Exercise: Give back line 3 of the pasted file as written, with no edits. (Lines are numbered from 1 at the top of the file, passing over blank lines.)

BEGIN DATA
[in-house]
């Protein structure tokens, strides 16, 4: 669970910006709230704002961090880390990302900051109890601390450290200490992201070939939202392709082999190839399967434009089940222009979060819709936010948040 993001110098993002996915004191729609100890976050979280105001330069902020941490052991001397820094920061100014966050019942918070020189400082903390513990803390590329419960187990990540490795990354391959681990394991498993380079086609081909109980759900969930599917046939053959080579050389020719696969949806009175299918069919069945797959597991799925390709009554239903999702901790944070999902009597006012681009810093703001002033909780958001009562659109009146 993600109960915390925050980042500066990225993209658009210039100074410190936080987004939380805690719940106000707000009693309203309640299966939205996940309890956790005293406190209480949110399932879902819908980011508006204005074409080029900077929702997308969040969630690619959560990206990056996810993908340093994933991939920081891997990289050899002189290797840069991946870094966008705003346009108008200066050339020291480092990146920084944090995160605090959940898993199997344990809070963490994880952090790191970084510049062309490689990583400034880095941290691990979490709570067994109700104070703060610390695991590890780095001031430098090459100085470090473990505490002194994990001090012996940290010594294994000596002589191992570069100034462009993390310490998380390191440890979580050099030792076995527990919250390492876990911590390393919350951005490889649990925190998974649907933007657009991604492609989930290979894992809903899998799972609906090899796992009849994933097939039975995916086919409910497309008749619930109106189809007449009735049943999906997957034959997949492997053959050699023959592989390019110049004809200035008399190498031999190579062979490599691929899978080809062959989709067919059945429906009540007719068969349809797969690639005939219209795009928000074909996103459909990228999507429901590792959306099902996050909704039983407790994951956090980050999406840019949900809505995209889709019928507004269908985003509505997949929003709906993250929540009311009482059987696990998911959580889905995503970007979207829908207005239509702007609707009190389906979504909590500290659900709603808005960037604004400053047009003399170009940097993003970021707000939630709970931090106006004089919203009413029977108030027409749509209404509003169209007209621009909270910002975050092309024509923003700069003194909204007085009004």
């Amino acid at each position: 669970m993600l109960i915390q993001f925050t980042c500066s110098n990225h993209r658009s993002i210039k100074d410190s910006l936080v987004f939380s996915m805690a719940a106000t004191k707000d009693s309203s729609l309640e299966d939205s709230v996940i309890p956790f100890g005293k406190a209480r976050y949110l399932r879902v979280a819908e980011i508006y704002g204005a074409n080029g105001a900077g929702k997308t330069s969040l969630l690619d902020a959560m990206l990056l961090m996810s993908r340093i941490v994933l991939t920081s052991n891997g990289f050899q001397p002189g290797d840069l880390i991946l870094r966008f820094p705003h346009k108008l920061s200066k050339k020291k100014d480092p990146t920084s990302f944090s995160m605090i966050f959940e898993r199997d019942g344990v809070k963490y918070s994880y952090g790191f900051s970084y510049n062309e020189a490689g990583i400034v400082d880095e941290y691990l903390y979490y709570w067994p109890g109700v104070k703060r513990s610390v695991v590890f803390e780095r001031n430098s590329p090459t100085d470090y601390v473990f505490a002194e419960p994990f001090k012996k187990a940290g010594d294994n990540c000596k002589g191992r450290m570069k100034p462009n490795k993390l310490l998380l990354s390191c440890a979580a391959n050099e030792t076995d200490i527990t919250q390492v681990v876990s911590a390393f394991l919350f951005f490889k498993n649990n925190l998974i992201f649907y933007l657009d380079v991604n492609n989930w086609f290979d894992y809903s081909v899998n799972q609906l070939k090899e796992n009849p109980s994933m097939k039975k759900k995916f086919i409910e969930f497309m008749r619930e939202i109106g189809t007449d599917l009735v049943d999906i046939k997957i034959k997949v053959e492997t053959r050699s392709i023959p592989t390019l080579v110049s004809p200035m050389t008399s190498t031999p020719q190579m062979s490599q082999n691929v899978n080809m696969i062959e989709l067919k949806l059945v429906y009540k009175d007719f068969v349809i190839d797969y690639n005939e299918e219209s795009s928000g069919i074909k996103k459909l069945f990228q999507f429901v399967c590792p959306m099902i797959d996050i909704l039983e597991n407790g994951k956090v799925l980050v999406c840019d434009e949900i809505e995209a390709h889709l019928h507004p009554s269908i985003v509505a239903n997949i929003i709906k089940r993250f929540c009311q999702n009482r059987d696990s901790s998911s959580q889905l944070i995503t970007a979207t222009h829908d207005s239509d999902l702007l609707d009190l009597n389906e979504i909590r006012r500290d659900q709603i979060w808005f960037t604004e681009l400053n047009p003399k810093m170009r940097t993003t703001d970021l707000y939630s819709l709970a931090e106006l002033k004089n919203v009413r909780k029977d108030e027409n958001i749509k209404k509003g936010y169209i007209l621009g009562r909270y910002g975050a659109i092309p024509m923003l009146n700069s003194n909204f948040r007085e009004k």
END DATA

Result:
């Amino acid at each position: 669970m993600l109960i915390q993001f925050t980042c500066s110098n990225h993209r658009s993002i210039k100074d410190s910006l936080v987004f939380s996915m805690a719940a106000t004191k707000d009693s309203s729609l309640e299966d939205s709230v996940i309890p956790f100890g005293k406190a209480r976050y949110l399932r879902v979280a819908e980011i508006y704002g204005a074409n080029g105001a900077g929702k997308t330069s969040l969630l690619d902020a959560m990206l990056l961090m996810s993908r340093i941490v994933l991939t920081s052991n891997g990289f050899q001397p002189g290797d840069l880390i991946l870094r966008f820094p705003h346009k108008l920061s200066k050339k020291k100014d480092p990146t920084s990302f944090s995160m605090i966050f959940e898993r199997d019942g344990v809070k963490y918070s994880y952090g790191f900051s970084y510049n062309e020189a490689g990583i400034v400082d880095e941290y691990l903390y979490y709570w067994p109890g109700v104070k703060r513990s610390v695991v590890f803390e780095r001031n430098s590329p090459t100085d470090y601390v473990f505490a002194e419960p994990f001090k012996k187990a940290g010594d294994n990540c000596k002589g191992r450290m570069k100034p462009n490795k993390l310490l998380l990354s390191c440890a979580a391959n050099e030792t076995d200490i527990t919250q390492v681990v876990s911590a390393f394991l919350f951005f490889k498993n649990n925190l998974i992201f649907y933007l657009d380079v991604n492609n989930w086609f290979d894992y809903s081909v899998n799972q609906l070939k090899e796992n009849p109980s994933m097939k039975k759900k995916f086919i409910e969930f497309m008749r619930e939202i109106g189809t007449d599917l009735v049943d999906i046939k997957i034959k997949v053959e492997t053959r050699s392709i023959p592989t390019l080579v110049s004809p200035m050389t008399s190498t031999p020719q190579m062979s490599q082999n691929v899978n080809m696969i062959e989709l067919k949806l059945v429906y009540k009175d007719f068969v349809i190839d797969y690639n005939e299918e219209s795009s928000g069919i074909k996103k459909l069945f990228q999507f429901v399967c590792p959306m099902i797959d996050i909704l039983e597991n407790g994951k956090v799925l980050v999406c840019d434009e949900i809505e995209a390709h889709l019928h507004p009554s269908i985003v509505a239903n997949i929003i709906k089940r993250f929540c009311q999702n009482r059987d696990s901790s998911s959580q889905l944070i995503t970007a979207t222009h829908d207005s239509d999902l702007l609707d009190l009597n389906e979504i909590r006012r500290d659900q709603i979060w808005f960037t604004e681009l400053n047009p003399k810093m170009r940097t993003t703001d970021l707000y939630s819709l709970a931090e106006l002033k004089n919203v009413r909780k029977d108030e027409n958001i749509k209404k509003g936010y169209i007209l621009g009562r909270y910002g975050a659109i092309p024509m923003l009146n700069s003194n909204f948040r007085e009004k």